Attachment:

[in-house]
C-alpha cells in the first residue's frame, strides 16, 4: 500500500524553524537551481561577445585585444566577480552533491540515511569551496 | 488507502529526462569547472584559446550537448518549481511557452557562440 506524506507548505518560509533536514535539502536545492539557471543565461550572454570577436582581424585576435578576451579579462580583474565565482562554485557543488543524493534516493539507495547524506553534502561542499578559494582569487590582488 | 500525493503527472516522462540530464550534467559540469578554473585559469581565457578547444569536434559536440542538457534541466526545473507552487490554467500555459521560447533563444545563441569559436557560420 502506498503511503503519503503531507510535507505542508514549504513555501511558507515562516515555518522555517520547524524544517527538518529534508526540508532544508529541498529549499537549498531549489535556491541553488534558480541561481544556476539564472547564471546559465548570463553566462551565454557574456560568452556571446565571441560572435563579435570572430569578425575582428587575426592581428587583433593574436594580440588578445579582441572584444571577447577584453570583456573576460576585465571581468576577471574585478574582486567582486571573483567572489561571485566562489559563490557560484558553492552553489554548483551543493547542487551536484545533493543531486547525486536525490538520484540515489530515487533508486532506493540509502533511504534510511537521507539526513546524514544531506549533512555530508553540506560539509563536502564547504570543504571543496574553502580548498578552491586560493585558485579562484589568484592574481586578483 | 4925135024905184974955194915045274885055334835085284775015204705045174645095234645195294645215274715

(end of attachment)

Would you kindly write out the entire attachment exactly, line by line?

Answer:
[in-house]
C-alpha cells in the first residue's frame, strides 16, 4: 500500500524553524537551481561577445585585444566577480552533491540515511569551496 | 488507502529526462569547472584559446550537448518549481511557452557562440 506524506507548505518560509533536514535539502536545492539557471543565461550572454570577436582581424585576435578576451579579462580583474565565482562554485557543488543524493534516493539507495547524506553534502561542499578559494582569487590582488 | 500525493503527472516522462540530464550534467559540469578554473585559469581565457578547444569536434559536440542538457534541466526545473507552487490554467500555459521560447533563444545563441569559436557560420 502506498503511503503519503503531507510535507505542508514549504513555501511558507515562516515555518522555517520547524524544517527538518529534508526540508532544508529541498529549499537549498531549489535556491541553488534558480541561481544556476539564472547564471546559465548570463553566462551565454557574456560568452556571446565571441560572435563579435570572430569578425575582428587575426592581428587583433593574436594580440588578445579582441572584444571577447577584453570583456573576460576585465571581468576577471574585478574582486567582486571573483567572489561571485566562489559563490557560484558553492552553489554548483551543493547542487551536484545533493543531486547525486536525490538520484540515489530515487533508486532506493540509502533511504534510511537521507539526513546524514544531506549533512555530508553540506560539509563536502564547504570543504571543496574553502580548498578552491586560493585558485579562484589568484592574481586578483 | 4925135024905184974955194915045274885055334835085284775015204705045174645095234645195294645215274715